You might have noticed something awful this weekend. Something really, truly terrible: snow.
How do cold, wet conditions like those this weekend affect crop growth? Farmers have already been out planting across the province for a few weeks, but they’re nowhere near done yet.
Ideally, spring planting goes most smoothly when the ground is warm, there’s some warm rain, and the weather stays… warm. These are ideal conditions for stimulating plant growth. So far, 2016 has been the exact opposite: farmers have had to plant into cool soil and there hasn’t really been a warm spring rain. Worse yet, this past weekend’s snow and ice pellets pounded down on crops that are just emerging (or have yet to emerge).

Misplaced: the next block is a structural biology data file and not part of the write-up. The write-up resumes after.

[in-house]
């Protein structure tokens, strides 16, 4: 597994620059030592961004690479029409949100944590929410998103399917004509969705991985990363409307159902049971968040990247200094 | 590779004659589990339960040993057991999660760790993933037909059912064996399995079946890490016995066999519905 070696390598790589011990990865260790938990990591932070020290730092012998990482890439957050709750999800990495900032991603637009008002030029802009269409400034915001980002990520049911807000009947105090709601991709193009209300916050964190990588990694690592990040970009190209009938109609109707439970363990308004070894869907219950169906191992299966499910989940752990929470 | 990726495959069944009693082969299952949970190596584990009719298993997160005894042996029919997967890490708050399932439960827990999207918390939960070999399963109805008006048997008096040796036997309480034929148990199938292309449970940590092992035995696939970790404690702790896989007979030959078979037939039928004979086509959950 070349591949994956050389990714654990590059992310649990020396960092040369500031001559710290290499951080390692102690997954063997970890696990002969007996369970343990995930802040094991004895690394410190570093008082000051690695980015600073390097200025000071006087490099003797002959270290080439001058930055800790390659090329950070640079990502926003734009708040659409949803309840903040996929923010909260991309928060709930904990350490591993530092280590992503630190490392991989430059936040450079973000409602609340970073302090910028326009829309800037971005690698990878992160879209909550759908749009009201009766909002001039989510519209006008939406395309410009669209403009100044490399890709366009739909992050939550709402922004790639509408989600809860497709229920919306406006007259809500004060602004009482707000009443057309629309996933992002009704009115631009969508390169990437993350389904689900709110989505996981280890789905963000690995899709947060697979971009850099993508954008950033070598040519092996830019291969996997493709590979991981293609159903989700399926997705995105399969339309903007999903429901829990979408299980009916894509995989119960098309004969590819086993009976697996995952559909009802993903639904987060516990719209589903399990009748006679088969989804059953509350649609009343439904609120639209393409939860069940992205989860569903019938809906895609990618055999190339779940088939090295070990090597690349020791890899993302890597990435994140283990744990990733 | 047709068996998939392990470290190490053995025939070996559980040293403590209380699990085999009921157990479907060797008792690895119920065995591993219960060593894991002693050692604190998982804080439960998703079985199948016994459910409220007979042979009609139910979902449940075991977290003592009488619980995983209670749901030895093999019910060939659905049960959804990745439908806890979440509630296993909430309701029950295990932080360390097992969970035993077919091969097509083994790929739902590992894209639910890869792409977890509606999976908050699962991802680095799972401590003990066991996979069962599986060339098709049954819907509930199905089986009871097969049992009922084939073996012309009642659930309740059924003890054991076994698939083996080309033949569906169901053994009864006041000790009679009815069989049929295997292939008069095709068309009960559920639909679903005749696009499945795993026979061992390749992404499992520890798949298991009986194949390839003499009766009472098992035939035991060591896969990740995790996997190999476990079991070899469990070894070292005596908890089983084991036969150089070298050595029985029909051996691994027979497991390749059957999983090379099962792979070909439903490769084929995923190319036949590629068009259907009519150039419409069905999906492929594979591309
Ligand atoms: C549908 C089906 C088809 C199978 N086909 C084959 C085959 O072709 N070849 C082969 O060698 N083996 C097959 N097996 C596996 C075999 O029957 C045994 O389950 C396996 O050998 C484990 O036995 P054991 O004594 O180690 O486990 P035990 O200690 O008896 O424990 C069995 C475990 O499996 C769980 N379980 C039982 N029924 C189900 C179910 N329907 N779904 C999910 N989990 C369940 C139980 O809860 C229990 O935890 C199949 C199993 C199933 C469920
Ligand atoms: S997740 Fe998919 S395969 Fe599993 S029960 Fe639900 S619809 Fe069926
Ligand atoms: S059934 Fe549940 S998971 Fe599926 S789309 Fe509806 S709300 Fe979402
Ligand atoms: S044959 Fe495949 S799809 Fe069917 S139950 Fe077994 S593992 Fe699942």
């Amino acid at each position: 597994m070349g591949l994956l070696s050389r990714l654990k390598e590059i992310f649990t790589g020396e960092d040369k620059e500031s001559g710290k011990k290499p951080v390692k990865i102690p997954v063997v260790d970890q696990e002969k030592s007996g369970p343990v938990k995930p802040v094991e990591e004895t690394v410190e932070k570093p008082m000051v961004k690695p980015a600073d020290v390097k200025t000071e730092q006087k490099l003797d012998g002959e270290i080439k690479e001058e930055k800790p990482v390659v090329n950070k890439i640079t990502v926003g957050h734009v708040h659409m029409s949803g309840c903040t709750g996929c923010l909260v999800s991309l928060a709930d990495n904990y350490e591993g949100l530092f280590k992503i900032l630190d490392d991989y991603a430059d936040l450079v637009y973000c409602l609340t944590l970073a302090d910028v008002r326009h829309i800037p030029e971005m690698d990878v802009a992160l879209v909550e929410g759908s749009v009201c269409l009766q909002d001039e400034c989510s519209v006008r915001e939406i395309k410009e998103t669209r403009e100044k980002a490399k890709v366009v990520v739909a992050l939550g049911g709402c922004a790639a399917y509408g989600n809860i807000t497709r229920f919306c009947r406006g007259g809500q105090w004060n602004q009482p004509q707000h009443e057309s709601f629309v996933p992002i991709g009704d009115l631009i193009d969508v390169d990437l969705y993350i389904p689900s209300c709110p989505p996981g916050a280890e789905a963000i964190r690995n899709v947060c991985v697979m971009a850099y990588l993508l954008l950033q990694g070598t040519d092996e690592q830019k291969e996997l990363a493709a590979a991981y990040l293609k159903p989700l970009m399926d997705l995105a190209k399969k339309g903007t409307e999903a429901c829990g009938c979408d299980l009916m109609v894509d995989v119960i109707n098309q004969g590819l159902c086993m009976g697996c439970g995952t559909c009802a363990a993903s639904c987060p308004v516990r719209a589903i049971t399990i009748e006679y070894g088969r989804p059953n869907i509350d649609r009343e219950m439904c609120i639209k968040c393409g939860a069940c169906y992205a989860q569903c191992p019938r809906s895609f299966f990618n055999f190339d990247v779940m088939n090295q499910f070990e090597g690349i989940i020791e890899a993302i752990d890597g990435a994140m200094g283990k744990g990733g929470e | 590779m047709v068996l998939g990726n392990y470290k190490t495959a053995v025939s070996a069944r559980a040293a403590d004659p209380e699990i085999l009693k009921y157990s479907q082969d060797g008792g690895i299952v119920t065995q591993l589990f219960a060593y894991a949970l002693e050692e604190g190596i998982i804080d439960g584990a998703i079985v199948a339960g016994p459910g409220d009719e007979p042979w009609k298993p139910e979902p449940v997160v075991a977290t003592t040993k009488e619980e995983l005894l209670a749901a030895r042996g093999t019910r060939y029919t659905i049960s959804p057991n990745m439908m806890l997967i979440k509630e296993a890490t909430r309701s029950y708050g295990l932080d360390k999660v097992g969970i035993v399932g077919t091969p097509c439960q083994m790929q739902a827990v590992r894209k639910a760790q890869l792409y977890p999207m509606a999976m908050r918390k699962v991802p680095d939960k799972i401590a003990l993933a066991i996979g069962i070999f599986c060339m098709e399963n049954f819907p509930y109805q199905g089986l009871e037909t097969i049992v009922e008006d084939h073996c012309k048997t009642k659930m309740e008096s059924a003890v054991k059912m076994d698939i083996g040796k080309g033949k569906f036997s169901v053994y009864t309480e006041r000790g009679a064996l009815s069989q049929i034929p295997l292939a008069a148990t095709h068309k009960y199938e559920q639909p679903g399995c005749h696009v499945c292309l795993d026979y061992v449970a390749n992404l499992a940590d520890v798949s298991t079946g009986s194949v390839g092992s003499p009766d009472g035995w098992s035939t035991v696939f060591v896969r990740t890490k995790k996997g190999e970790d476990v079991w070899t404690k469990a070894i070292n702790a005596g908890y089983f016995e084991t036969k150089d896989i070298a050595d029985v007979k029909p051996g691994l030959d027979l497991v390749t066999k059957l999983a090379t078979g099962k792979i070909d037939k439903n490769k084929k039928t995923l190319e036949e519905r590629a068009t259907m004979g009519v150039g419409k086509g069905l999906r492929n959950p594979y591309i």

— C Denard, BA, MSc (@CowSpotComm) May 15, 2016
A lot of the crops that were planted haven’t emerged yet; thankfully, that means the crop foliage wasn’t threatened by the frost and freezing temperatures like it was last year. However, the longer the seed sits in the cool soil, the more chance of the seed being attacked by disease and insects, which causes a significant decrease in viable, productive seed.